Block Printed Sarees - A scion of Indian cottage industry
Posted on July 25 2022
With the gradual escalation of globalization all over the world, the ascendancy of western world has taken the central stage. And India has not been unaffected by it. Even amidst all, one traditional India wear has remained absolutely unfazed. Sarees. 6 yards of absolute beauty, elegance and heritage. The long unstitched yards of fabric is draped in various styles across this diverse country but not one style is synonymous to anything found outside the borders.
Another major alteration, modernism has brought forth is the influence of industrialization. Earlier from fabric weaving to garment sewing were all done by hand. So were the detailing added to beautify garments. Painting, printing, dyeing, embroidery, crocheting, etc were all hand done. This not only took a lot of time but inconsistency in the work produced was also easily spot-able. To combat the demand from the ever growing population, machines were introduced into the fashion industry. This not only sped up the production process but also brought consistency in the details and designs.
But in the midst of machine-produced fashion people soon identified the monotone and lack of uniqueness in the pieces they wore. Every human is different with exclusive aesthetics of their own. Mass produced clothes failed to live up to these expectation and soon people turned towards hand made and hand produced clothes.
One such traditonal and Indian cottage industry scion is the art of hand block printing on fabric. This 2000 years old art-form flourished under the Mughal patronage even though it's earliest signs of existence can be dated back to the Indus Valley civilization. Since forever the seat of block printing has been Rajasthan. The massive state of sand-dunes is known for its colourful prints of gods, goddesses, humans, animals and birds. Floral motifs are also a key feature to identify Rajasthani block prints from the rest of the country. With the passage of time every state has mastered and created a uniqueness of their own. For example, Gujarat produces ajrakh prints using natural fabric colors, while Kutch's popular motifs come in red and black designs of women, animals and birds. Punjab produces print with floral and geometrical motifs in light pastel hues and Bengal's Serampore is known for using vibrant patterns in their block prints.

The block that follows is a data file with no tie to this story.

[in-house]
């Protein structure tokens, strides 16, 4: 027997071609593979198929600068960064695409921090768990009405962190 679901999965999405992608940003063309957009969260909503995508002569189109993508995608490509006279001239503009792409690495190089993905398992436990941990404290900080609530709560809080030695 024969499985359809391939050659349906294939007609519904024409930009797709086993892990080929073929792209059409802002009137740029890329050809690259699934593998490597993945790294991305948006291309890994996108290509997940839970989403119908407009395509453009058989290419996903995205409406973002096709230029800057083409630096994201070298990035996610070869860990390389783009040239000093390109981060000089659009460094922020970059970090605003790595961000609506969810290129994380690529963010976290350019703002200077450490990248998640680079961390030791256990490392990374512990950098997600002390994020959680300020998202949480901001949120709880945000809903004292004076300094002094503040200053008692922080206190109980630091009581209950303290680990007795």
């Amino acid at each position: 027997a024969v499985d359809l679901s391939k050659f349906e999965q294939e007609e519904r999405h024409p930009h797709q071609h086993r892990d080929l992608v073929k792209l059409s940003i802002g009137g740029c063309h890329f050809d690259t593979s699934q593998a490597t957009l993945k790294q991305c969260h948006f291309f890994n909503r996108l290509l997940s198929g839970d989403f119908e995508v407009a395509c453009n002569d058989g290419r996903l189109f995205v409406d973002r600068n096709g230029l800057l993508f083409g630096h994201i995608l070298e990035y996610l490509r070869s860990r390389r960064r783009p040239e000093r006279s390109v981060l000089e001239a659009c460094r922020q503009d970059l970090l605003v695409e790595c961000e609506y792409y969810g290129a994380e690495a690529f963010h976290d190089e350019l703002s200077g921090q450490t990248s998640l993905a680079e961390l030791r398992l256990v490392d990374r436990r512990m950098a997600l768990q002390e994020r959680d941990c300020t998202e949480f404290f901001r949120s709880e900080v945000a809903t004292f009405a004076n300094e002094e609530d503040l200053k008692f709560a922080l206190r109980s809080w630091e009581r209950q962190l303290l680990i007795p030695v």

What makes block printed sarees expensive?
The process of block printing is a tedious one—the blocks themselves require 10-15 days to be perfected. The blocks are made out of soft but sustainable woods such as teak, sycamore and pear. The designs are then sketched and transferred on the wood block and are carefully hand-carved in a myriad of intricate designs that are first made using chalk paste or a pencil on paper. Post this, they are soaked in oil for 10-15 days to soften the timber. Once the blocks are ready, they are dipped in the colour and then pressed on to the fabric. This process is repeated over and over again until the length of the fabric is covered. Precision is demanded by the artisans to ensure there are no breaks in the motifs. If there are multiple colors, other blocks are used and the artisan waits for the first print to dry first. The fabrics are left to dry in the sun, and then rolled in a newspaper to prevent them from sticking to each other. The post-printing process sees them being steamed, washed in water, dried in the sun again, and is finally ironed. There are only three widely-used techniques of block printing in India—direct printing, resist printing and discharge printing.